When I came to DT, I was a little nervous about switching up my career path. Previously, I was a branding designer on the east coast and now I’ve made a huge transition to being a UI/UX designer on the west coast. Talk about a leap career-wise and geographically. It is a big thing to switch from one path to another. Being a branding designer and a web designer are two different things. In the past, I had worked alongside web designers so I had a little plus in my back pocket when I started here.

One thing that is different from my previous job is the amount of research that you have to do when it comes to UI/UX. At my previous company, we did light research before we started a project. Here at DT, we do a lot more research, not only at the beginning of a project but throughout as well. It is a great feeling — you learn a lot about the client, what they do, and how their customers use or perceive their product or service. You get a lot of insight into the client’s industry too, but you also learn a lot about what works and what doesn’t work when it comes to design in general.

Research Techniques

Coming from a branding background, the most common research I have done in the past involved creating moodboards. Something I’ve learned is that no one really does moodboards the same way. In the past, I would have placed images (mainly logos) on a blank canvas with the help of a branding questionnaire, and then presented it to the client. When it comes to web design, you can’t really just create one single board to demonstrate a look or feel for a project. You have to break it down into different parts (navigation, buttons, icons, typography, tables, etc.) –here is a reason you add the “s” at the end of moodboards.

Boost Your UX Skills View Reading List

A new tool that I was introduced to for research is Google Analytics. For someone who has never looked at GA or any other type of analytics software, it can be a very scary thing. I’ve learned that Google Analytics is definitely something that can give you great insight into the user experience of a website and how people use the website.

Since I’ve started at DT, I have experienced a few different group exercises used in researching a project or discovering some kind of solution to a problem. One exercise that I found pretty cool was the “User Journey.” I find that it is a great way to see how much of an understanding you currently have of a client’s website or product. It also helps you gauge the results you want after the the project is complete and in review.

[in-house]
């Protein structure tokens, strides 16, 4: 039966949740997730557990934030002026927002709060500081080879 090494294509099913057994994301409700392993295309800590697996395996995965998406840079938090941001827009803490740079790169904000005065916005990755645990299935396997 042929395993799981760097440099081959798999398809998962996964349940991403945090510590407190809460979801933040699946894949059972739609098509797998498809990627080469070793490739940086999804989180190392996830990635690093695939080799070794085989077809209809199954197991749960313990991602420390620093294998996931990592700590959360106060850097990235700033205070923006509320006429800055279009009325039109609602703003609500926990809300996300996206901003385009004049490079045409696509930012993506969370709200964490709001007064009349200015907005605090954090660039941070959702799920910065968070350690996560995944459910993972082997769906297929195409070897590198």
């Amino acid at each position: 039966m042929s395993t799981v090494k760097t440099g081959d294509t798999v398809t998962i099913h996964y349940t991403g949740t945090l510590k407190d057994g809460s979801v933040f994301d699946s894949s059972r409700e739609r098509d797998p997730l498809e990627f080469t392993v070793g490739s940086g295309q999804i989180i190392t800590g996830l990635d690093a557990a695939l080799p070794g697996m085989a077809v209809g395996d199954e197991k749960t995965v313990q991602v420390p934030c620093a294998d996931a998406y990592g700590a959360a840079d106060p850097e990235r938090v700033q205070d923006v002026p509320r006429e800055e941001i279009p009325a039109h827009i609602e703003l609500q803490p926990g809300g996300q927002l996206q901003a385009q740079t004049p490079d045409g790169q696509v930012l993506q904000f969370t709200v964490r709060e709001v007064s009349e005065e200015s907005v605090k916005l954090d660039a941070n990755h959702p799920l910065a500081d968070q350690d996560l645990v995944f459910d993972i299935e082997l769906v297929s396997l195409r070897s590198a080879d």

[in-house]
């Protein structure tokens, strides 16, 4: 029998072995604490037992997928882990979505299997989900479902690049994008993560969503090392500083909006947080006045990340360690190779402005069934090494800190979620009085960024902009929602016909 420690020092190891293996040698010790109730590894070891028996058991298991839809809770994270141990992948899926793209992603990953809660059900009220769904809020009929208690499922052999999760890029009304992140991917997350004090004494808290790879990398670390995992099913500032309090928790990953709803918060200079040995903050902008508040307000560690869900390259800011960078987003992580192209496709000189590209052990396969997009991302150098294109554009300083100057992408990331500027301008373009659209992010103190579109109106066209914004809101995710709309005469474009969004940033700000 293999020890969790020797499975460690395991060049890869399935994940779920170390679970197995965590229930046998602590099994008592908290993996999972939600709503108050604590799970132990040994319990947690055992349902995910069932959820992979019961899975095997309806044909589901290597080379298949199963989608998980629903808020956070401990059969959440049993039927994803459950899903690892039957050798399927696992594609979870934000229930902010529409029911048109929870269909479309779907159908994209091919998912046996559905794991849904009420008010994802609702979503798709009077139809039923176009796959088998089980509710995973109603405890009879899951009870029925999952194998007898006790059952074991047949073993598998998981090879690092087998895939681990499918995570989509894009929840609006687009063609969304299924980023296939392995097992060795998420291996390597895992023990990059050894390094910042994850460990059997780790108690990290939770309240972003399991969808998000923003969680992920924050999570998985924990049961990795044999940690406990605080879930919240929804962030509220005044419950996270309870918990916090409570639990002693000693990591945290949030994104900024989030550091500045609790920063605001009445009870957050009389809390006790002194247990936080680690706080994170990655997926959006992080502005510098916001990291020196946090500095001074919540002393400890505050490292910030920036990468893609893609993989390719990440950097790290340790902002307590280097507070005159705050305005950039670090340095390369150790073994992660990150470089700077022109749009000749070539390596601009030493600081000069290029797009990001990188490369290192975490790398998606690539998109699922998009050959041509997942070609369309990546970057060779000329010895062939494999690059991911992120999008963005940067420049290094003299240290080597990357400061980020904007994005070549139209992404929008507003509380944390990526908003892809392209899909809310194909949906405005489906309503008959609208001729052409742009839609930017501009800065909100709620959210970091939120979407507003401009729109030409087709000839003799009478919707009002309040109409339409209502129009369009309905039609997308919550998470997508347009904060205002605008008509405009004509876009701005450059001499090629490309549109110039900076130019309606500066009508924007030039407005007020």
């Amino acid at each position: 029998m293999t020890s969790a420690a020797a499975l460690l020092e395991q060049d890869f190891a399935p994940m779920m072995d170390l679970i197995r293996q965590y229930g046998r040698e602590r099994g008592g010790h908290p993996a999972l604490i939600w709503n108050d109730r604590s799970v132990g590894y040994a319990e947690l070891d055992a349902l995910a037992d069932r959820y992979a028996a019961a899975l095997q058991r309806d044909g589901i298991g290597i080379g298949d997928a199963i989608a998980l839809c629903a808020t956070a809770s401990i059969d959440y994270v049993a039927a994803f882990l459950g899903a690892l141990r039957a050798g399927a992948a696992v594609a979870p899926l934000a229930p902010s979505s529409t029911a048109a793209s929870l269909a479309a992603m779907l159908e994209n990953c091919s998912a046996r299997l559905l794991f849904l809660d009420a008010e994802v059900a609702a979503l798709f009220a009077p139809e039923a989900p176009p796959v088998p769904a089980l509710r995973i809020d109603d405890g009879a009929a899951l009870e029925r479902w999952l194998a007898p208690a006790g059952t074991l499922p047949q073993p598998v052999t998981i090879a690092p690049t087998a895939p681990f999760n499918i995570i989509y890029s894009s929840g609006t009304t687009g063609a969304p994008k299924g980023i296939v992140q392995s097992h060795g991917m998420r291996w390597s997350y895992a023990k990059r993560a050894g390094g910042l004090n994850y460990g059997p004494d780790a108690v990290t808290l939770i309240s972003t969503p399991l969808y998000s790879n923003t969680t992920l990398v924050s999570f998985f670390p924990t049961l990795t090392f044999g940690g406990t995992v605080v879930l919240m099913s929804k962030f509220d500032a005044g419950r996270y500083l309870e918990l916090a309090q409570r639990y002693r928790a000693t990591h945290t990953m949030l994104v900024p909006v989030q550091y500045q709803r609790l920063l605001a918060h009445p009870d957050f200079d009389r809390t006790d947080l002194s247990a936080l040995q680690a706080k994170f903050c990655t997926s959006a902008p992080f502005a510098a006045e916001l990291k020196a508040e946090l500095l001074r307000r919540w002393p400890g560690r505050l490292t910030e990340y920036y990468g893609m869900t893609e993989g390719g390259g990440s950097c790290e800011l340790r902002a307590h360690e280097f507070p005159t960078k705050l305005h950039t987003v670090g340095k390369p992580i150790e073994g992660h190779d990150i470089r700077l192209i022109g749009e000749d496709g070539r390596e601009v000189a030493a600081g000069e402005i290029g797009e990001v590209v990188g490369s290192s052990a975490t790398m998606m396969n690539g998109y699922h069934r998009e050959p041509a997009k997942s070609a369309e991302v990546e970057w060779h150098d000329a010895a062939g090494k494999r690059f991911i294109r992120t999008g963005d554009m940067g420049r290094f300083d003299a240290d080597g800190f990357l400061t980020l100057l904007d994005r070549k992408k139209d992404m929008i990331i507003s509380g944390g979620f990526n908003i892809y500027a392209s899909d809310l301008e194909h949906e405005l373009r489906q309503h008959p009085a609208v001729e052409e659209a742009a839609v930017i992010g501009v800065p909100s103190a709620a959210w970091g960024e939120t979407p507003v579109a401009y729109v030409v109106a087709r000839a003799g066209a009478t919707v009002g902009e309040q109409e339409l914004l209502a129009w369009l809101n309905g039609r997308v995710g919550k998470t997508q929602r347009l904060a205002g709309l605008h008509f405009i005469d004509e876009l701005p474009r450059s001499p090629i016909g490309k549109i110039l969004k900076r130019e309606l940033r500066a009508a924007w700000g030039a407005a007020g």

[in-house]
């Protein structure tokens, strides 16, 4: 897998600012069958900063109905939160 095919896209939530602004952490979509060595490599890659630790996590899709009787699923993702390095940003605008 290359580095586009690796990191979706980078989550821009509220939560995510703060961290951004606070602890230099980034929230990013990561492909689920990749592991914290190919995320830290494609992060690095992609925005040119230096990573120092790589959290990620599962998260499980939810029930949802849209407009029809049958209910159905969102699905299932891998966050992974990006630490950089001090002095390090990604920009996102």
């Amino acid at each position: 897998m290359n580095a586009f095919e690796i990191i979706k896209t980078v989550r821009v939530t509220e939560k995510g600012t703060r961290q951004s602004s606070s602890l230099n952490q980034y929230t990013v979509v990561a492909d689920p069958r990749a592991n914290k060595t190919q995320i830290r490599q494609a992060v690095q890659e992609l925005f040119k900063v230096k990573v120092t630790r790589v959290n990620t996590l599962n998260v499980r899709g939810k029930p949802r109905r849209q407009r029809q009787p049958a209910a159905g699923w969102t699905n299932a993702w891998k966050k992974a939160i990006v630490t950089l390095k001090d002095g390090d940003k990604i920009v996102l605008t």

Everyone is a Little Bit of a UX Expert

Something that I never really realized is that anyone and everyone can become a UX expert. Within the first couple of weeks of starting at DT I was in a room with another designer and one of our strategists and contributing to my very first project. I was super nervous and felt kind of out of place. I soon found myself giving ideas and opinions on how things could work by applying my own experiences.

In this day and age we are all using smartphones, tablets and other devices so regularly that we pick up on how we believe things should work, what would make them better or worse. We interact with technology every day, sometimes more than we interact with each other. Even though someone may not be trained in the art of UX, there is a little bit of an expert in each and every one of us.

Constant Change

In the design world, whether it is branding or in web design, things are always changing. With web design things are more dynamic and change more quickly. A new trend, whether it is visible like flat design or with smartphones enabling gestures, things tend to get implemented quickly and become widespread fast. I can remember when iOS 7 first came out and within a couple of months everyone’s app was “up-to-date” with the latest design craze apple pushed forward.

In branding, once a brand is established it tends to evolve, but much more slowly. Changes within a brand are more subtle. Most people never even realized when that Google changed the kerning of their iconic logotype last May. When things change within a website, it tends to be more dramatic and widespread. One of the biggest trends with branding is “keeping it simple.” It is something that stems from what Mies van der Rohe said in the early to mid 20th century: “Less is more.” Fast forward a 80+ years and we are still following that same philosophy with branding, for the most part. The branding trends tend to last a lot longer and fizzle out slower–but of course branding has been around a lot longer than web design.

UX Designer

So Far, So Good

This whole process has been a real learning experience for me. Four months ago, I had little to no UI/UX experience. Something that really has been a great asset to the learning process is the people here at DT. Whenever I need help on something or have a question, I can literally just tap someone on the shoulder and they will help me out with whatever I need. It is awesome.